I did not discover the news that Osama bin Laden had been killed in a raid by US Navy SEALS through CNN.com, MSNBC.com, Foxnews.com, or any other major news source. I read it on Facebook. This was an interesting experience since I didn’t begin thinking about the subject by reading the details, but rather by observing the reactions of others.

It was odd.

First, I must echo these words that I read on Twitter from @Homelessheretic: “Sorry friends. I’m just not holy/spiritual enough to feel anything other than relief that they put 2 in that SOB’s head. Not gonna lie.” There was a brief moment when I felt some odd mixture of joy and relief. It was like when you watch a movie (e.g. Taken) where “redemptive violence” seems to taste so good.

Second, I began reading the Facebook comments and Tweets by those like Chad Presley who Tweeted (from @OptimisticChad): “The death of a vile person, no matter how evil, should cause us to lament their wasted lives, not celebrate as if they bore not God’s image.” Others noted Ezekiel 18:23 where God asks, “Do I have any pleasure in the death of the wicked,” declares the Lord GOD, “rather than that he should turn from his ways and live?” (NASB) YHWH God answers, “For I have no pleasure in the death of anyone who dies,” declares the Lord GOD. “Therefore, repent and live.” Also Proverbs 24:17, “Do not rejoice when your enemy falls, And do not let your heart be glad when he stumbles”.

I realized that Jesus’ messianic campaign here only showed that death produces more death. Yes, bin Laden will no longer terrorize, but this is not the end of terrorism. In fact, the CIA and other security agencies have warned that supporters of bin Laden may seek revenge. There could be more death due to more retaliation. This is the cycle of violence.

Third, I remembered that the eternal destiny of every human matters. As much as I affirm with Rob Bell that Love Wins, I don’t think this dismisses eternal judgment/wrath. This means every life has value and it is never, ever “good”, in the true sense of the word, when someone dies as odds with the true God.

Fourth, this made it even more obvious that Jesus’ words, while being ignored, remain true: “He who lives by the sword dies by it.” Osama bin Laden lived a life of violence and such was his ending. Oddly enough, it was May 1st, 1945, that the world heard the announcement that Adolf Hitler was dead (read TIME article here). Evil men who use violent means to gain control in this world must often take their own medicine at the end.

Fifth, I watched the reactions of those at Ground Zero in New York City and outside the White House in Washington, D.C. There were celebrations reminiscent of a World Series or Stanley Cup championship. On one side, I judged them for their excessive response to the death of another human. It seemed to me that this reaction was no better than those of some Muslims when they heard our World Trade Center towers had fallen to the ground killing a few thousand. On the other side, I realized that for many this was closure to a decade of bad memories and fearful emotions. I remembered the words of the Psalmist (137.8-9) writing about the Babylonians toward the end of their exile, “O Daughter of Babylon, doomed to destruction, happy is he who repays you for what you have done to us—he who seizes your infants and dashes them against the rocks.” Also, John of Patmos whose writings envision a Jesus who does use redemptive violence, like Joshua, son of Nun, who was used by YHWH God to purge the land of evil people. It seems to be a basic human reaction to breath a sigh of relief, even to let forth a shout of joy, when someone who was an oppressor has been driven into the grave.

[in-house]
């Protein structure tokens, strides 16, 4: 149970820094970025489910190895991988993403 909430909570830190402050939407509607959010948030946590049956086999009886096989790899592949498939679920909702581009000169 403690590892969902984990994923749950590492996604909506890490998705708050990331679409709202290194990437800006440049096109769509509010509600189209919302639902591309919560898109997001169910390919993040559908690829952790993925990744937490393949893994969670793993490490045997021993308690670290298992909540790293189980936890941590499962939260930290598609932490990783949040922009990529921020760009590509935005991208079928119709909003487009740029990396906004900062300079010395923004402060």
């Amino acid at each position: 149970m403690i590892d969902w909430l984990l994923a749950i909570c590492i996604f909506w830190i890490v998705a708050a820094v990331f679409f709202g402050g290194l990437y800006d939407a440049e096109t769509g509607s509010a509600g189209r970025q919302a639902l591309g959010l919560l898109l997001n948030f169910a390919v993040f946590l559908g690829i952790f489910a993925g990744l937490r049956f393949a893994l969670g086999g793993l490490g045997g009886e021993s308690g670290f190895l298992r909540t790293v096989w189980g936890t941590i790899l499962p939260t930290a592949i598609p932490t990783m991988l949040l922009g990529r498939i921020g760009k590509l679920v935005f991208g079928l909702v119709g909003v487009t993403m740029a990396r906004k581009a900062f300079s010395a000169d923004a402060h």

Now I jot these notes and I know only that there is a tension. Yes, I feel a sense of relief that an evil man has been killed and that he will no longer torment others. Yet I am challenged by the Apostle Paul who wrote, “Do not repay anyone evil for evil. Be careful to do what is right in the eyes of everyone. If it is possible, as far as it depends on you, live at peace with everyone. Do not take revenge, my dear friends, but leave room for God’s wrath, for it is written: “It is mine to avenge; I will repay,”says the Lord. On the contrary: “If your enemy is hungry, feed him;  if he is thirsty, give him something to drink. In doing this, you will heap burning coals on his head.” Do not be overcome by evil, but overcome evil with good.” (Rom. 12.17-21)

Other reactions: 

– Bobby Grow, “A Christian Reflection on the Killing of Usama bin Laden”

– Joe Carter, “Anthropos, Enemy, and Bin Laden”

– Rodney Thomas, “Enemy Love and Usama bin Laden’s Death”

– Christopher Morgan, “Grieving, Rejoicing that Osama bin Laden is Dead”

– Brandon Johnson, “Grieving  for Bin Laden: Why the Death of a Terrorist is a Cosmic Tragedy”

– Sarah Bessy, “In Which Osama bin Laden is Dead”

– Kurt Willems, “Mourning the Death of Osama bin Laden…and the Loss of Every Other Life”

– Nathan Black, “Osama bin Laden Dead; Christians Debate Response”

– Doug Chaplin, “Some Initial Musings on the Death of Bin Laden”

– Michael J. Gorman, “Some Thoughts on the Death of Osama bin Laden”

– Katie of WIT, “Was It Worth It?” and “Does God Bless the USA?”

For more links go here.